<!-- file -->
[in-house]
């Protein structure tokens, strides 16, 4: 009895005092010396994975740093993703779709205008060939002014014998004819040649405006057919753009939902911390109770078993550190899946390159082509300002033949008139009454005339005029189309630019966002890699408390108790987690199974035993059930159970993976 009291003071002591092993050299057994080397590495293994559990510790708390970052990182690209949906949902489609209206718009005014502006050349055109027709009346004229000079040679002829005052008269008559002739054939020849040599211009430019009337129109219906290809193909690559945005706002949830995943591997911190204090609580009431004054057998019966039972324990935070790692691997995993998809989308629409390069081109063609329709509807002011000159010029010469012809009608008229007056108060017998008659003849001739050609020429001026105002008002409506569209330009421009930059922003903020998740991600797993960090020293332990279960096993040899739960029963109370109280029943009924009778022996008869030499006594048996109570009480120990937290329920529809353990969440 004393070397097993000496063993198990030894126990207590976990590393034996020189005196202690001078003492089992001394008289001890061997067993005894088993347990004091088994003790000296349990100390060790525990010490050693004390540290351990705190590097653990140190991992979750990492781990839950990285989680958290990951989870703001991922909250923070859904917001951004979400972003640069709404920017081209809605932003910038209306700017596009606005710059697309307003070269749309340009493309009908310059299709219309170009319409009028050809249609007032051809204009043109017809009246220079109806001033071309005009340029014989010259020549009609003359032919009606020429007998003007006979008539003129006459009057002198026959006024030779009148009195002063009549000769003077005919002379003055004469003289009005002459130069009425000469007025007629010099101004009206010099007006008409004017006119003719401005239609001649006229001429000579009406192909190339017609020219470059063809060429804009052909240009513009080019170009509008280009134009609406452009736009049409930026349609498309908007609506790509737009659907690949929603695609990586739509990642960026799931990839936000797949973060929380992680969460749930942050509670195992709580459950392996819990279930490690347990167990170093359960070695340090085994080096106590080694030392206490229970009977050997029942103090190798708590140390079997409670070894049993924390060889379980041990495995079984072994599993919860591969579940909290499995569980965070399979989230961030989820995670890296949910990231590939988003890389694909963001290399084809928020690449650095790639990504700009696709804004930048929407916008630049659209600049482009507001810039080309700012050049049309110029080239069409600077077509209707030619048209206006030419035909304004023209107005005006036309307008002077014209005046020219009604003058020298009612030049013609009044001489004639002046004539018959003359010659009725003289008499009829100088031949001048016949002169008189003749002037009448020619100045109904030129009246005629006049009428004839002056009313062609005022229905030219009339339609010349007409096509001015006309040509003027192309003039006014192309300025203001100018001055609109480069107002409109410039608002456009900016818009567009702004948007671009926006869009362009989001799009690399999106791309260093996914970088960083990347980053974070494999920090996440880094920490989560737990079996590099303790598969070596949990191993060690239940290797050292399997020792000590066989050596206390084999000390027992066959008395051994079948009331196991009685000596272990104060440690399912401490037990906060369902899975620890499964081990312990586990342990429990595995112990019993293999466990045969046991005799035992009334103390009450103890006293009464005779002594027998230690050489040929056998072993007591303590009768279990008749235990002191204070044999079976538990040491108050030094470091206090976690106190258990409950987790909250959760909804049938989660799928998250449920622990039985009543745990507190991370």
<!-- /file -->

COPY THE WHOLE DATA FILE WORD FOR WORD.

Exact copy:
[in-house]
């Protein structure tokens, strides 16, 4: 009895005092010396994975740093993703779709205008060939002014014998004819040649405006057919753009939902911390109770078993550190899946390159082509300002033949008139009454005339005029189309630019966002890699408390108790987690199974035993059930159970993976 009291003071002591092993050299057994080397590495293994559990510790708390970052990182690209949906949902489609209206718009005014502006050349055109027709009346004229000079040679002829005052008269008559002739054939020849040599211009430019009337129109219906290809193909690559945005706002949830995943591997911190204090609580009431004054057998019966039972324990935070790692691997995993998809989308629409390069081109063609329709509807002011000159010029010469012809009608008229007056108060017998008659003849001739050609020429001026105002008002409506569209330009421009930059922003903020998740991600797993960090020293332990279960096993040899739960029963109370109280029943009924009778022996008869030499006594048996109570009480120990937290329920529809353990969440 004393070397097993000496063993198990030894126990207590976990590393034996020189005196202690001078003492089992001394008289001890061997067993005894088993347990004091088994003790000296349990100390060790525990010490050693004390540290351990705190590097653990140190991992979750990492781990839950990285989680958290990951989870703001991922909250923070859904917001951004979400972003640069709404920017081209809605932003910038209306700017596009606005710059697309307003070269749309340009493309009908310059299709219309170009319409009028050809249609007032051809204009043109017809009246220079109806001033071309005009340029014989010259020549009609003359032919009606020429007998003007006979008539003129006459009057002198026959006024030779009148009195002063009549000769003077005919002379003055004469003289009005002459130069009425000469007025007629010099101004009206010099007006008409004017006119003719401005239609001649006229001429000579009406192909190339017609020219470059063809060429804009052909240009513009080019170009509008280009134009609406452009736009049409930026349609498309908007609506790509737009659907690949929603695609990586739509990642960026799931990839936000797949973060929380992680969460749930942050509670195992709580459950392996819990279930490690347990167990170093359960070695340090085994080096106590080694030392206490229970009977050997029942103090190798708590140390079997409670070894049993924390060889379980041990495995079984072994599993919860591969579940909290499995569980965070399979989230961030989820995670890296949910990231590939988003890389694909963001290399084809928020690449650095790639990504700009696709804004930048929407916008630049659209600049482009507001810039080309700012050049049309110029080239069409600077077509209707030619048209206006030419035909304004023209107005005006036309307008002077014209005046020219009604003058020298009612030049013609009044001489004639002046004539018959003359010659009725003289008499009829100088031949001048016949002169008189003749002037009448020619100045109904030129009246005629006049009428004839002056009313062609005022229905030219009339339609010349007409096509001015006309040509003027192309003039006014192309300025203001100018001055609109480069107002409109410039608002456009900016818009567009702004948007671009926006869009362009989001799009690399999106791309260093996914970088960083990347980053974070494999920090996440880094920490989560737990079996590099303790598969070596949990191993060690239940290797050292399997020792000590066989050596206390084999000390027992066959008395051994079948009331196991009685000596272990104060440690399912401490037990906060369902899975620890499964081990312990586990342990429990595995112990019993293999466990045969046991005799035992009334103390009450103890006293009464005779002594027998230690050489040929056998072993007591303590009768279990008749235990002191204070044999079976538990040491108050030094470091206090976690106190258990409950987790909250959760909804049938989660799928998250449920622990039985009543745990507190991370």